The visit ended with her looking at the room we are preparing for this child. We have already done little things to make this child feel welcome into our home. Sveta wanted to make sure that the blanket we got for his crib would be nice and cozy. William wanted to make sure that the bed was fixed properly. The girls have dug up baby toys that I had given them to play with when they played babies. Jonny helped me to pick out the comforter. All of the kids have helped me to move furniture.

Sure we still have a long way to go, but little by little, it is coming along great. I might get brave and paint a little mural of dinosaurs on the wall like I did for the boys' room upstairs.

Each day, we are one step closer.

On a final note, I wanted to thank my Aunt Tanya. Right before the visit last night, she called to ask about when we thought we would travel. She was considering coming up to help with the kids while we are gone. She doesn't know, but she brought tears to my eyes because she helped in answering a huge prayer request I've had --- That we find childcare for when we are gone.

Sunday, November 4, 2007

This is the last time for a while --- I promise

I went shopping at Costco the other day and bought two more things. They were very cute and only six or seven dollars each. I promise to stop buying clothes for awhile, at least until we submit our dossier.

BTW, if our homestudy visit is tomorrow, how long do you think it will take until we get the finished product so I could submit our I-600? How long was yours?

Saturday, November 3, 2007

Enjoyable read

Hi. I have nothing to report here or talk about today, but I wanted to encourage you to read, if you haven't been already, about the Boylans who are in Ukraine right now. They are good friends of ours and I get so excited each time I read their blog. There roughing it right now, but they are on a trip of a lifetime.

I promise you will enjoy reading about their journey.

Thursday, November 1, 2007

One little boy

Yes, we are adopting from Ukraine, but that wasn't how it started out. Let me share with you how it all began.

Our whole journey originally started because I got an email of this little boy from an adoption site. This little boy touched my heart, and as I learned more about his story, I shared with my husband. The agency he is with told me that he has caudal regression syndrome and sent pictures, some of them being of his legs. They wanted me to see his legs because after all, that is what would most likely make or break our decision in their mind.

Honestly, before I got the pictures but, after doing some research, I still had no clue what to expect. This little boy looked so sweet and innocent, I didn't even think it really mattered what the rest of his body looked like. His face to me is still angelic. To me, a child is a child, this little boy is just a little boy, and he deserves to be rocked and cuddled, and loved to feel special. This little boy needs a family to call his very own.

When I got the pictures later in the day, his short, malformed legs that were white and smooth and virgin never having touched the floor to crawl or scoot, were the most heart touching thing I have seen in a very long time. I cannot explain the feelings that stirred inside me when I looked at the pictures.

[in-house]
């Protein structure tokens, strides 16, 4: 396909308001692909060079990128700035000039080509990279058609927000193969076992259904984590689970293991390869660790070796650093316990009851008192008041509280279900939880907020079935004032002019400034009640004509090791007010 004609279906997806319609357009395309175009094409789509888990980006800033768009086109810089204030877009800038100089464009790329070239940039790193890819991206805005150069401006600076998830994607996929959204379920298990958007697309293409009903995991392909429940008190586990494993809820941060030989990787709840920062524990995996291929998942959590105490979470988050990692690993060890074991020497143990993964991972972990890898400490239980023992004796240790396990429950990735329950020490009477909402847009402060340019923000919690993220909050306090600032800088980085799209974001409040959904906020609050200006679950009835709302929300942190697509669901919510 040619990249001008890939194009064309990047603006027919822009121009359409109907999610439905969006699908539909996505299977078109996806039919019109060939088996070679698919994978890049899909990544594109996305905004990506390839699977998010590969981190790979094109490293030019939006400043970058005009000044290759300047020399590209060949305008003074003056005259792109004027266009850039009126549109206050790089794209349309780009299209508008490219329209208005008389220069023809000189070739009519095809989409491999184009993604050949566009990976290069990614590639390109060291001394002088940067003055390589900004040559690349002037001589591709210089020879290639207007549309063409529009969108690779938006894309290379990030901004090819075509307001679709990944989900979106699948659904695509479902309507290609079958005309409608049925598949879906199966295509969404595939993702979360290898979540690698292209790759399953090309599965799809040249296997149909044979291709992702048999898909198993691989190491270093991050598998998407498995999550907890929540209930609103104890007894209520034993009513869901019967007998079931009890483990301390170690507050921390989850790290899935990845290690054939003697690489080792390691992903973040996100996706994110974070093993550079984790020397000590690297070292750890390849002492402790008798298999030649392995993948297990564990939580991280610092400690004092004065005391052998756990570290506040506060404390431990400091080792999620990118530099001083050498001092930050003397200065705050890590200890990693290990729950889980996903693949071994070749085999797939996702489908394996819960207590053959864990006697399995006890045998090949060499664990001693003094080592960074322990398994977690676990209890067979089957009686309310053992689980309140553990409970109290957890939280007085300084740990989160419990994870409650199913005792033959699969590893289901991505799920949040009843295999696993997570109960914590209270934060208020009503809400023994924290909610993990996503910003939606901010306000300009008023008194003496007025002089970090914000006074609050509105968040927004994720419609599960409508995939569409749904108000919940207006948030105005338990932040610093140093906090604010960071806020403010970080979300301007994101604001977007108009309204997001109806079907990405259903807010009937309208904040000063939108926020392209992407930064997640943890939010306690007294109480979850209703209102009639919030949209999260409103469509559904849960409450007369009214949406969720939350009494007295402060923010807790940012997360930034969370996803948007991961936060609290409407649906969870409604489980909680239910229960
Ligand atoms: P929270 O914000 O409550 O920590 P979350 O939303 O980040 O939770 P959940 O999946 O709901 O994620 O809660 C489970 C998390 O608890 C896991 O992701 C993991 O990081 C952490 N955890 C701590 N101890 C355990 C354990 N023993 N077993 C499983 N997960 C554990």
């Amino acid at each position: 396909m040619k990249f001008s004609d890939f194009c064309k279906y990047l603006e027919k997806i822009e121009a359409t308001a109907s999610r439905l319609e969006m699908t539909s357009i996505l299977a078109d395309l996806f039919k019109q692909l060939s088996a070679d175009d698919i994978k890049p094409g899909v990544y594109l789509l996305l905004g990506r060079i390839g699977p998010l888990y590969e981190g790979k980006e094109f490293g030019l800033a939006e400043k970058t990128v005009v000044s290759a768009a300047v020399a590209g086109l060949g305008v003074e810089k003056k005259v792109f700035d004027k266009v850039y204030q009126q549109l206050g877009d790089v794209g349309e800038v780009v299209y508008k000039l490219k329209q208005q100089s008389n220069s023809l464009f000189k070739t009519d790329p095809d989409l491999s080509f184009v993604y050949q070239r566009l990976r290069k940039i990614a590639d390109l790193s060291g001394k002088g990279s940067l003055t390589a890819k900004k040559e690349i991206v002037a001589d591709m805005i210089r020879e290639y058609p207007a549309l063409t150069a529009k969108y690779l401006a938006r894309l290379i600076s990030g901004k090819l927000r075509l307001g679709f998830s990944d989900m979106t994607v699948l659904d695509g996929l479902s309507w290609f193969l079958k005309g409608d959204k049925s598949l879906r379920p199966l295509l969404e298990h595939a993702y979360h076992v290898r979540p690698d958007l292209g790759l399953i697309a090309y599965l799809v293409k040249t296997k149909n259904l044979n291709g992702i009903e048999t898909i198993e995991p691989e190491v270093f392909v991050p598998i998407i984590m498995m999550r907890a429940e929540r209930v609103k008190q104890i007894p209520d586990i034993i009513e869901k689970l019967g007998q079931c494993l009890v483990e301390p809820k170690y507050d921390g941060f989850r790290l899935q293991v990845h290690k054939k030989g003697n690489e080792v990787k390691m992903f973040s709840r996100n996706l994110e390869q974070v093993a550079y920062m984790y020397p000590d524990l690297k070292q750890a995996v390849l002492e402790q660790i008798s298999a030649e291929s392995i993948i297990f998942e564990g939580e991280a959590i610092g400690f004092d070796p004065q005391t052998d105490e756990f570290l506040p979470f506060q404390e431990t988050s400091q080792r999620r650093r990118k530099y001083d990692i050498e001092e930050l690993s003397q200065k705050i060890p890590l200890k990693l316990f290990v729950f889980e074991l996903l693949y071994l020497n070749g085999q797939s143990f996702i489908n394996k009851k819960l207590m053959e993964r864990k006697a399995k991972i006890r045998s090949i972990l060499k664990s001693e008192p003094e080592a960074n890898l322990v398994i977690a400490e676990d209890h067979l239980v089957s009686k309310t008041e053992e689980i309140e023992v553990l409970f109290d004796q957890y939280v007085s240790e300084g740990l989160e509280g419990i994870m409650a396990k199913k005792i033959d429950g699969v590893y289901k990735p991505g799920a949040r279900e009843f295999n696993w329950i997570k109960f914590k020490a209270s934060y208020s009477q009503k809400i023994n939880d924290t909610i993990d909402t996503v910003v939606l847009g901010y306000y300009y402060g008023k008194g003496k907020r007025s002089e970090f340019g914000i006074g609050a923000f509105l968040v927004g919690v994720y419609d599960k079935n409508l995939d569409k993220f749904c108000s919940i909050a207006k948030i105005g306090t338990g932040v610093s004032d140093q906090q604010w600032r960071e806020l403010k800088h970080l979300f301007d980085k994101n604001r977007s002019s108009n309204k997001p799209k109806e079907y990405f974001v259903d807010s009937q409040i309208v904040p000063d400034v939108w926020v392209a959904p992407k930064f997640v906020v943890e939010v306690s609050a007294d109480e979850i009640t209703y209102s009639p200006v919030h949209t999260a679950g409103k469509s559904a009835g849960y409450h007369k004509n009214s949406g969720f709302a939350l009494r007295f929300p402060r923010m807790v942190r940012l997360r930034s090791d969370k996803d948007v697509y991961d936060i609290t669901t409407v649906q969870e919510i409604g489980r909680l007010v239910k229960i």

I learned that this little boy, Mikhail, also has a full grant to cover all of his international adoption fees. I have become friends with the family who has also been touched by this little boy but was unable to complete the adoption because they found out they were expecting.

As I inquired more about Mikhail, I finally asked if they would make sure that the region would be okay with our large family. Many regions in Russia don't want to work with families that have more than six children. I thought that since Mikhail had special needs and nobody else has been inquiring about him, we would be welcome with open arms.

Sadly, this is not the case. The facilitator said our family was too risky to work with because of our size. Needless to say, I still grieve for this little boy. I can't explain it, nor do I expect anyone to understand, but I just want him to be with a good family. My heart goes out to him.

In the region that he is in, there is a group that provides therapy for the children. The family providing the grant and I have tried to find out how we can get Mikhail these services. Recently, another family that traveled to the same region brought Mikhail the little red wheelchair he is sitting on in the picture.

Doesn't he look adorable?

If anyone is interested in adopting this little boy, I would be more than willing to share all the info that I have on him.

If anyone steps forward because Mikhail has touched their heart, my prayer will be answered.

God Bless.

To me, Mikhail is one amazing little boy, because though we cannot adopt him, he has opened our heart to adopt some other little boy that is just as deserving as him. I will be forever thankful for that.


Our medicals for both the home study and dossier are done. (I'm doing the victory dance!)

Both of our blood pressure was exactly 120/70. Goes to show just how much we are one. Just kidding, but really, I thought that was kind of neat.

I'm convinced that kids actually make you younger, at least they seem to for us. Our health is great and we have the medicals to prove it. Yeah!!!! (doing the dance again) ;)

So you know what we did right after?

We went to Carl's Jr. and had lunch. Nothing like a big, juicy, mayonnaise dripping down you hand kind of burger to raise that cholesterol level. ;)